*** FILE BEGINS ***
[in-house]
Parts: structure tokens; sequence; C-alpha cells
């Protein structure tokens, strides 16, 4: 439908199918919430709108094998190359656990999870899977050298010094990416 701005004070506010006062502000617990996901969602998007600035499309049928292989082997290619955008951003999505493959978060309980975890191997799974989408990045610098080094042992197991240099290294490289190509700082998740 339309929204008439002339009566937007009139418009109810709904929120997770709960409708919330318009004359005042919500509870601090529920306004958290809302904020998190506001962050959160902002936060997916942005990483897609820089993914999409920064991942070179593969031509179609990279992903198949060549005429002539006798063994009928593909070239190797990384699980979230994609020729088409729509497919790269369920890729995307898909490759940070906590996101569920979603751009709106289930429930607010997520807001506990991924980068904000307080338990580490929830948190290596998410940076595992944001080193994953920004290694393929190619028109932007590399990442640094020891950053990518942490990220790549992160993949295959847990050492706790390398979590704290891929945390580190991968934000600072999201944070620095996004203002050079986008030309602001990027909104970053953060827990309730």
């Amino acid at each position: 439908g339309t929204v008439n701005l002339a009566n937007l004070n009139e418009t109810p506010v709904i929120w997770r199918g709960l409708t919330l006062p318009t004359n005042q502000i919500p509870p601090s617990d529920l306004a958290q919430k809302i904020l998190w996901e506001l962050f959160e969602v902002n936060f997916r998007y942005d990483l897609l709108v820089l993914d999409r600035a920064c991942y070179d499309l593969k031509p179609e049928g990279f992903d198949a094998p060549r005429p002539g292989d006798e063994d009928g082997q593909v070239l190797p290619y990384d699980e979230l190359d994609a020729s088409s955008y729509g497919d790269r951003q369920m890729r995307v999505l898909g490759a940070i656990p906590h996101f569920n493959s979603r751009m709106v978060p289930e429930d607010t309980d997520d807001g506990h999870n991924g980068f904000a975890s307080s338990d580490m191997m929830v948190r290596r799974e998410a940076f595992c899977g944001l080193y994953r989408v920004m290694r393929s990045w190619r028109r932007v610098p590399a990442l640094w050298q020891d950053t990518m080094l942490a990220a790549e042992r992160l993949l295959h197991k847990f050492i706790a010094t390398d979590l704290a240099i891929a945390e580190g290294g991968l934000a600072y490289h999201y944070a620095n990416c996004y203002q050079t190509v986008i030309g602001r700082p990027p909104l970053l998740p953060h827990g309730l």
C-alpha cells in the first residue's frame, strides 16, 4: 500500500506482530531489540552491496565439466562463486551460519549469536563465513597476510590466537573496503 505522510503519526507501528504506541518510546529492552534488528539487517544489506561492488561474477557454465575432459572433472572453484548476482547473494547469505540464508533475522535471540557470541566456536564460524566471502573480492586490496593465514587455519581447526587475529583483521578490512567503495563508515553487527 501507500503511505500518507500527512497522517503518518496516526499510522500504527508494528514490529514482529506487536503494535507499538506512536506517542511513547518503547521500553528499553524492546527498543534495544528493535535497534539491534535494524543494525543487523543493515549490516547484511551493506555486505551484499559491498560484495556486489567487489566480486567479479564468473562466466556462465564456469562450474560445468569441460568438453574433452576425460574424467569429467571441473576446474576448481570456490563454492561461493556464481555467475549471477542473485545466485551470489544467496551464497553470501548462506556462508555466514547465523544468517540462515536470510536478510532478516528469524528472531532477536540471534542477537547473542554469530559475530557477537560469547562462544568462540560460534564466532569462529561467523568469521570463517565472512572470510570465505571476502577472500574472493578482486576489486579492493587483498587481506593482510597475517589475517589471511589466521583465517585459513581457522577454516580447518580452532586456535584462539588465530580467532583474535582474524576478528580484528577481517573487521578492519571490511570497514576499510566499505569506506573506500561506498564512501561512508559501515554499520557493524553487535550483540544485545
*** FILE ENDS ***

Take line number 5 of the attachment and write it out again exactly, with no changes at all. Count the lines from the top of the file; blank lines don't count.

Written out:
C-alpha cells in the first residue's frame, strides 16, 4: 500500500506482530531489540552491496565439466562463486551460519549469536563465513597476510590466537573496503 505522510503519526507501528504506541518510546529492552534488528539487517544489506561492488561474477557454465575432459572433472572453484548476482547473494547469505540464508533475522535471540557470541566456536564460524566471502573480492586490496593465514587455519581447526587475529583483521578490512567503495563508515553487527 501507500503511505500518507500527512497522517503518518496516526499510522500504527508494528514490529514482529506487536503494535507499538506512536506517542511513547518503547521500553528499553524492546527498543534495544528493535535497534539491534535494524543494525543487523543493515549490516547484511551493506555486505551484499559491498560484495556486489567487489566480486567479479564468473562466466556462465564456469562450474560445468569441460568438453574433452576425460574424467569429467571441473576446474576448481570456490563454492561461493556464481555467475549471477542473485545466485551470489544467496551464497553470501548462506556462508555466514547465523544468517540462515536470510536478510532478516528469524528472531532477536540471534542477537547473542554469530559475530557477537560469547562462544568462540560460534564466532569462529561467523568469521570463517565472512572470510570465505571476502577472500574472493578482486576489486579492493587483498587481506593482510597475517589475517589471511589466521583465517585459513581457522577454516580447518580452532586456535584462539588465530580467532583474535582474524576478528580484528577481517573487521578492519571490511570497514576499510566499505569506506573506500561506498564512501561512508559501515554499520557493524553487535550483540544485545